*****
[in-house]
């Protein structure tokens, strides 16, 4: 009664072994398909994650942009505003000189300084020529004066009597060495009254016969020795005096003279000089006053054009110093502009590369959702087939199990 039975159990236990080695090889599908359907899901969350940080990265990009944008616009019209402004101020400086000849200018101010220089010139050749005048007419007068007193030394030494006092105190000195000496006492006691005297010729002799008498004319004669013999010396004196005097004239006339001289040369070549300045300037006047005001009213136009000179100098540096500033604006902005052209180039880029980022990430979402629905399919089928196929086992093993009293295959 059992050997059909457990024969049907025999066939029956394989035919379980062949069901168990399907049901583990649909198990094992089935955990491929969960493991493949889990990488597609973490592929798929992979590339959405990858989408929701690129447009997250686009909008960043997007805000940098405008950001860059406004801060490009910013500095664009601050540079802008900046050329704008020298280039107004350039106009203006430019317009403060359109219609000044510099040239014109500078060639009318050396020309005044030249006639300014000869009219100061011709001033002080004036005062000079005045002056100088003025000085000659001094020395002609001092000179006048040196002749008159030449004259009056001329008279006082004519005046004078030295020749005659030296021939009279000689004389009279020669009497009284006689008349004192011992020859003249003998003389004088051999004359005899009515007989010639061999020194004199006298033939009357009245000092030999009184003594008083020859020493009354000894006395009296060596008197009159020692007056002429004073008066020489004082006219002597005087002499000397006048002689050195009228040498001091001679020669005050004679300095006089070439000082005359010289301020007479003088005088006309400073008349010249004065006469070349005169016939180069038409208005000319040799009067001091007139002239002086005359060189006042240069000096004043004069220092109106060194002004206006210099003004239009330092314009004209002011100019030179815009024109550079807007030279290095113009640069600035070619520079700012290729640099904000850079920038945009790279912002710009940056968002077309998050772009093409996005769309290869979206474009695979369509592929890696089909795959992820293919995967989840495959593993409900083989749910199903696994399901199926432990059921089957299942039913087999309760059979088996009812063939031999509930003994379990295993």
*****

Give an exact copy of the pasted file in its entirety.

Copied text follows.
[in-house]
């Protein structure tokens, strides 16, 4: 009664072994398909994650942009505003000189300084020529004066009597060495009254016969020795005096003279000089006053054009110093502009590369959702087939199990 039975159990236990080695090889599908359907899901969350940080990265990009944008616009019209402004101020400086000849200018101010220089010139050749005048007419007068007193030394030494006092105190000195000496006492006691005297010729002799008498004319004669013999010396004196005097004239006339001289040369070549300045300037006047005001009213136009000179100098540096500033604006902005052209180039880029980022990430979402629905399919089928196929086992093993009293295959 059992050997059909457990024969049907025999066939029956394989035919379980062949069901168990399907049901583990649909198990094992089935955990491929969960493991493949889990990488597609973490592929798929992979590339959405990858989408929701690129447009997250686009909008960043997007805000940098405008950001860059406004801060490009910013500095664009601050540079802008900046050329704008020298280039107004350039106009203006430019317009403060359109219609000044510099040239014109500078060639009318050396020309005044030249006639300014000869009219100061011709001033002080004036005062000079005045002056100088003025000085000659001094020395002609001092000179006048040196002749008159030449004259009056001329008279006082004519005046004078030295020749005659030296021939009279000689004389009279020669009497009284006689008349004192011992020859003249003998003389004088051999004359005899009515007989010639061999020194004199006298033939009357009245000092030999009184003594008083020859020493009354000894006395009296060596008197009159020692007056002429004073008066020489004082006219002597005087002499000397006048002689050195009228040498001091001679020669005050004679300095006089070439000082005359010289301020007479003088005088006309400073008349010249004065006469070349005169016939180069038409208005000319040799009067001091007139002239002086005359060189006042240069000096004043004069220092109106060194002004206006210099003004239009330092314009004209002011100019030179815009024109550079807007030279290095113009640069600035070619520079700012290729640099904000850079920038945009790279912002710009940056968002077309998050772009093409996005769309290869979206474009695979369509592929890696089909795959992820293919995967989840495959593993409900083989749910199903696994399901199926432990059921089957299942039913087999309760059979088996009812063939031999509930003994379990295993």